Official journal of the Light Rail Transit Association

London: February 1990

(p. 63)

The Tramways of Brazil - a 130-year survey, by Allen Morrison. 200 pages, 270 x 215 mm, 258 photographs, 49 maps. Published by the author in New York; US distributor Harold E. Cox, 80 Virginia Terrace, Forty Fort, PA 18704; available in Europe from LRTA Publications, 13A The Precinct, Broxbourne, Herts EN10 7HY, price £15. ISBN 0-9622348-1-8.

This book is an extraordinary achievement, an English-language Brazilian equivalent of "Great British Tramway Networks", the kind of book that appears only once in a decade. The author made the acquaintance of Charles J. Dunlop, former secretary of the Rio de Janeiro Tramway, Light & Power Company, and was evidently so fascinated by what he thus learned about Brazilian tramways that he decided to complete the story and publish it as a book. The task has taken ten years of travel and research, plus learning Portuguese. Brazil has had 100 tramways, 48 of them electric, and most of them bought their cars in the USA, with smaller numbers from England, Belgium and Germany. In later years these were joined by secondhand cars from various North American tramways, including New York, Staten Island, Brockton, Baltimore, Boston, Miami, Providence, Worcester and York, some of which survive today in parks and playgrounds. There was also much trading in secondhand trams within Brazil, which must have been even harder to trace. Everything about this book - corporate histories, photo coverage, maps, bibliography - is impressive, and in the academic world would certainly qualify the author for a PhD or equivalent. British readers will be frequently reminded of Portugal, especially with the open cars of Sintra which were the most commonly-used type in Brazil. There is plenty of tramway folklore, such as the tram which would stop for ladies only (men could jump on as it passed) and a few tragedies, such as that in which a funeral tram ran away down a hill "causing additional fatalities", and so incensing the population that the system never reopened. (J.H.P.)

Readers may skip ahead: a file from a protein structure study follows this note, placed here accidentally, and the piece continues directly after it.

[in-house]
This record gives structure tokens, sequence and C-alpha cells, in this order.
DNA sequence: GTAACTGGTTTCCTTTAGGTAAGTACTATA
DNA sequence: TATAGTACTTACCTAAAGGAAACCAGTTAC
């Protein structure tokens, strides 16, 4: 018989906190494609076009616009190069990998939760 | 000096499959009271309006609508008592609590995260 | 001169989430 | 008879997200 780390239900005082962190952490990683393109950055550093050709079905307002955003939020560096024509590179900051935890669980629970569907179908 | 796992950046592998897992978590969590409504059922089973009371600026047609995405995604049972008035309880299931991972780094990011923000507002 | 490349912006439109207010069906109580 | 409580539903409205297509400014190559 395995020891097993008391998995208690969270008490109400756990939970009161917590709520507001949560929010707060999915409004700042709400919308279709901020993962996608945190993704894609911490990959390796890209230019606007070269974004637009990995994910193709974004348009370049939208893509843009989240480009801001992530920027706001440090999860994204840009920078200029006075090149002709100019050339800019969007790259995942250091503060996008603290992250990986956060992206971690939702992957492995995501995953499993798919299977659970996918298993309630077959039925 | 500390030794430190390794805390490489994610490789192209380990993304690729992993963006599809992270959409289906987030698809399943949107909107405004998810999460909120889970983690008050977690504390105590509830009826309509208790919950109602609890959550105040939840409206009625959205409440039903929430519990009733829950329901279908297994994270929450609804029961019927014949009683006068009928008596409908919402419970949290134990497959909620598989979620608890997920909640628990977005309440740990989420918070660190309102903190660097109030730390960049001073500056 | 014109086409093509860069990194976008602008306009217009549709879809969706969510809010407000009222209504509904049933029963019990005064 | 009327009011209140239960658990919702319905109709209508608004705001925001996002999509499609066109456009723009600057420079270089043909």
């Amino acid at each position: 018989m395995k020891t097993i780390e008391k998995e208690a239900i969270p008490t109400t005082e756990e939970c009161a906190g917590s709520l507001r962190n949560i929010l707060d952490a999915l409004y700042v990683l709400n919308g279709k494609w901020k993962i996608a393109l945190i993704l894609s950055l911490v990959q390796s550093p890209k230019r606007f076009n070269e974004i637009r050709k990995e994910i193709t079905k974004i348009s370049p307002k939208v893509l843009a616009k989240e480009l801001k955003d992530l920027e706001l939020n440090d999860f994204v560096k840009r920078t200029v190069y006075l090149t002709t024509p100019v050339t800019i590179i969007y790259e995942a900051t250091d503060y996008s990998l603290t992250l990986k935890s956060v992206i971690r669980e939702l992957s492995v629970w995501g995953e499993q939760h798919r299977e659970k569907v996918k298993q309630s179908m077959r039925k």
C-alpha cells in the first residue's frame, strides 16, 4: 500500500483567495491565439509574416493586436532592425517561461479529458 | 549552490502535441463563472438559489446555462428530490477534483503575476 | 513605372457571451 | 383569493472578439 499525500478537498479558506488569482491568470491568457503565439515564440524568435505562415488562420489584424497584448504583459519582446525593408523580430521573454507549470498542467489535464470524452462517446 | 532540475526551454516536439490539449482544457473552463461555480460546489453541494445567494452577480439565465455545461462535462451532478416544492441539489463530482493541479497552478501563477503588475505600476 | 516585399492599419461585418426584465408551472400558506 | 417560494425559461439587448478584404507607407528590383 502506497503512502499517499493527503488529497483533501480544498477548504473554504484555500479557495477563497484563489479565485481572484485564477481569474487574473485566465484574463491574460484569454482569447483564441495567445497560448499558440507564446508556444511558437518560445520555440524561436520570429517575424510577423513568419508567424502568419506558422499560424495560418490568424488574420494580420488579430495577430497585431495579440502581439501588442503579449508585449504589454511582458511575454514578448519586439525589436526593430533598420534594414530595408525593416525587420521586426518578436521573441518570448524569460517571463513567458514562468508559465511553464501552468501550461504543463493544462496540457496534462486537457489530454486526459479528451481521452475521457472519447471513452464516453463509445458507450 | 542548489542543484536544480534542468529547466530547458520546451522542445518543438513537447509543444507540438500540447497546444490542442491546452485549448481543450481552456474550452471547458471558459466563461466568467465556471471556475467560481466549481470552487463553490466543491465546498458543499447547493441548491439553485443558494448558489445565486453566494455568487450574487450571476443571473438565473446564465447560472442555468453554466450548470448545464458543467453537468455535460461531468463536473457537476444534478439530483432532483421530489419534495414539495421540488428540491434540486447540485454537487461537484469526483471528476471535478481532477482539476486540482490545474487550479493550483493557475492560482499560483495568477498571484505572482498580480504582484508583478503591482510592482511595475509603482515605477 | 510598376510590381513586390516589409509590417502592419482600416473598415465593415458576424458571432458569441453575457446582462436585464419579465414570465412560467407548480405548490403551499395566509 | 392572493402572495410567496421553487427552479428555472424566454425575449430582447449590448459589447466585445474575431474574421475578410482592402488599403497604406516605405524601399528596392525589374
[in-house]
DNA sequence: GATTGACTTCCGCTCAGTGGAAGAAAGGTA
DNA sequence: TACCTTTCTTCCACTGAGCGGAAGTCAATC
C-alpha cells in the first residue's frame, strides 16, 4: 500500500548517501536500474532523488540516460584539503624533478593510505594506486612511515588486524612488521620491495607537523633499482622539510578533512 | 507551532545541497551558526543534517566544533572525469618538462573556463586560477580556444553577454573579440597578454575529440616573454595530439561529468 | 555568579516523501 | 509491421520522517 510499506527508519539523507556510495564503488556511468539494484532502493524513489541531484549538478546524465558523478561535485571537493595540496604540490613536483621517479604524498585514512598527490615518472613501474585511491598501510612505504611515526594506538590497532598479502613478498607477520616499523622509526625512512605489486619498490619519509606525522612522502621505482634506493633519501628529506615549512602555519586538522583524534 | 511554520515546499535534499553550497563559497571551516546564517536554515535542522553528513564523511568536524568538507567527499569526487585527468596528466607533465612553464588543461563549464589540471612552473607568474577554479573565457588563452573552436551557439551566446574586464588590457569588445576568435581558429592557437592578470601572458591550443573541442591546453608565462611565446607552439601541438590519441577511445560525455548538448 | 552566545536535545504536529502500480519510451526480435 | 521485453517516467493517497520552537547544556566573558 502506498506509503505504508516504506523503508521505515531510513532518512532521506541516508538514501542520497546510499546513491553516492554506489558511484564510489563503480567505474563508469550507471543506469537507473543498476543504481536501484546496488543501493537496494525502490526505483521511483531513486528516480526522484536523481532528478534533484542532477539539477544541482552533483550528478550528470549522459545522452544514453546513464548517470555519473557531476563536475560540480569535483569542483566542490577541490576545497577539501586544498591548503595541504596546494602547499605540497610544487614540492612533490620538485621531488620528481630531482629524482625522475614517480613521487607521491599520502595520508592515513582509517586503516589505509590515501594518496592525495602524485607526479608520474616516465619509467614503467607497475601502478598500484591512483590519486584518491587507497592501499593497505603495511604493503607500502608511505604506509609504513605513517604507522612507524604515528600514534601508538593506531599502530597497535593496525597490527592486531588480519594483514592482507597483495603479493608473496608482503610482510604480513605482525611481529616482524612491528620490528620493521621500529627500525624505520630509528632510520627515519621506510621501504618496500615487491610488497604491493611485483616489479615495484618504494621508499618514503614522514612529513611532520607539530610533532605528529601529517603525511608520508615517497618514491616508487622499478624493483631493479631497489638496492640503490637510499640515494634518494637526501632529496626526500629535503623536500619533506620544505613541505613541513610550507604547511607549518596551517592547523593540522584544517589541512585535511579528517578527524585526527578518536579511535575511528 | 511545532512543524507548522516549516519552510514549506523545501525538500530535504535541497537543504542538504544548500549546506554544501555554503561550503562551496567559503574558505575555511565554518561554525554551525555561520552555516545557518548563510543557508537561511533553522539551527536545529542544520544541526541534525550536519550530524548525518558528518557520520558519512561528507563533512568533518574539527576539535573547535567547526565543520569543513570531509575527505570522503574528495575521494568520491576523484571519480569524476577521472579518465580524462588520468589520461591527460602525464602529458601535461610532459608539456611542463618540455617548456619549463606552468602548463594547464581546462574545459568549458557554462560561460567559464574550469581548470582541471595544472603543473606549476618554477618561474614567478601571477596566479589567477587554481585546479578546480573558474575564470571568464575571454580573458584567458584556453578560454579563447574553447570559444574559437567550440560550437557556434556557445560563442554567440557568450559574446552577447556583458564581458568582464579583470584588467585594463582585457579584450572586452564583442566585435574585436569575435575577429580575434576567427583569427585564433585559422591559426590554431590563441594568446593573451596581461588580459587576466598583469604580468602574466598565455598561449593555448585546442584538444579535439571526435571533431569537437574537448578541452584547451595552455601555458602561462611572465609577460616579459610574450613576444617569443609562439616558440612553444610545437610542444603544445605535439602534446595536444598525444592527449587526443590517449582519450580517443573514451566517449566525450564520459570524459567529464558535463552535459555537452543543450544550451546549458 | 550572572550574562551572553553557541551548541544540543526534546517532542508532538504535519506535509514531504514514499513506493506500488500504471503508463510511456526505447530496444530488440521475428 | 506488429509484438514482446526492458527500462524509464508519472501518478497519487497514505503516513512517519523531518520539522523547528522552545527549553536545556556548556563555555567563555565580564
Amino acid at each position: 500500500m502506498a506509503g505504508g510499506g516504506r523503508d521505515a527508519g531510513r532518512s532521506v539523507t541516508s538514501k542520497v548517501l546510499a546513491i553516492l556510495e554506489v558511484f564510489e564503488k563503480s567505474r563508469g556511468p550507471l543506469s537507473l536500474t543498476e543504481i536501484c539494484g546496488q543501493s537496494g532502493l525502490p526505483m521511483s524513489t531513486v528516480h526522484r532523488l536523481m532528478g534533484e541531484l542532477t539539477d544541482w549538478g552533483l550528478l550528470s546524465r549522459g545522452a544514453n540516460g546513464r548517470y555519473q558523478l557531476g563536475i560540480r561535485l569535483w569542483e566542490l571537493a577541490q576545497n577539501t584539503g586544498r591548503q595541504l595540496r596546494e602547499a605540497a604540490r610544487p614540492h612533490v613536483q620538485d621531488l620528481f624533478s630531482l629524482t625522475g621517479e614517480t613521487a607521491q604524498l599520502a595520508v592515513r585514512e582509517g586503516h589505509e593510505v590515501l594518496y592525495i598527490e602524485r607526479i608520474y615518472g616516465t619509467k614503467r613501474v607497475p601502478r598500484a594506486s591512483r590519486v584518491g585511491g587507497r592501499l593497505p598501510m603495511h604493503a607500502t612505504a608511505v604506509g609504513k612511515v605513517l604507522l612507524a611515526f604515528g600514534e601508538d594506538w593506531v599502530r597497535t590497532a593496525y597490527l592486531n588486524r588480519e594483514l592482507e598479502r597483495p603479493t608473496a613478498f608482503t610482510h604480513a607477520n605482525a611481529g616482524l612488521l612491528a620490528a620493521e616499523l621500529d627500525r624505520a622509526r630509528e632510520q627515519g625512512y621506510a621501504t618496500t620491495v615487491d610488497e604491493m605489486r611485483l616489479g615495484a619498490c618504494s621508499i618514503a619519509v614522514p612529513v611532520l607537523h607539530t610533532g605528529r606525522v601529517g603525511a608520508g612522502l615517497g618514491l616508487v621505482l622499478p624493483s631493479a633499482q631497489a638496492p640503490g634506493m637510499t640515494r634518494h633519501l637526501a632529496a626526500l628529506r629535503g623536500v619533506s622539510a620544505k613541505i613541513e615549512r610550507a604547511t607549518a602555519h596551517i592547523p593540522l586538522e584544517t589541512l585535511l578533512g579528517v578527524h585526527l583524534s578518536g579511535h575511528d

["J.H.P." = J. H. Price]

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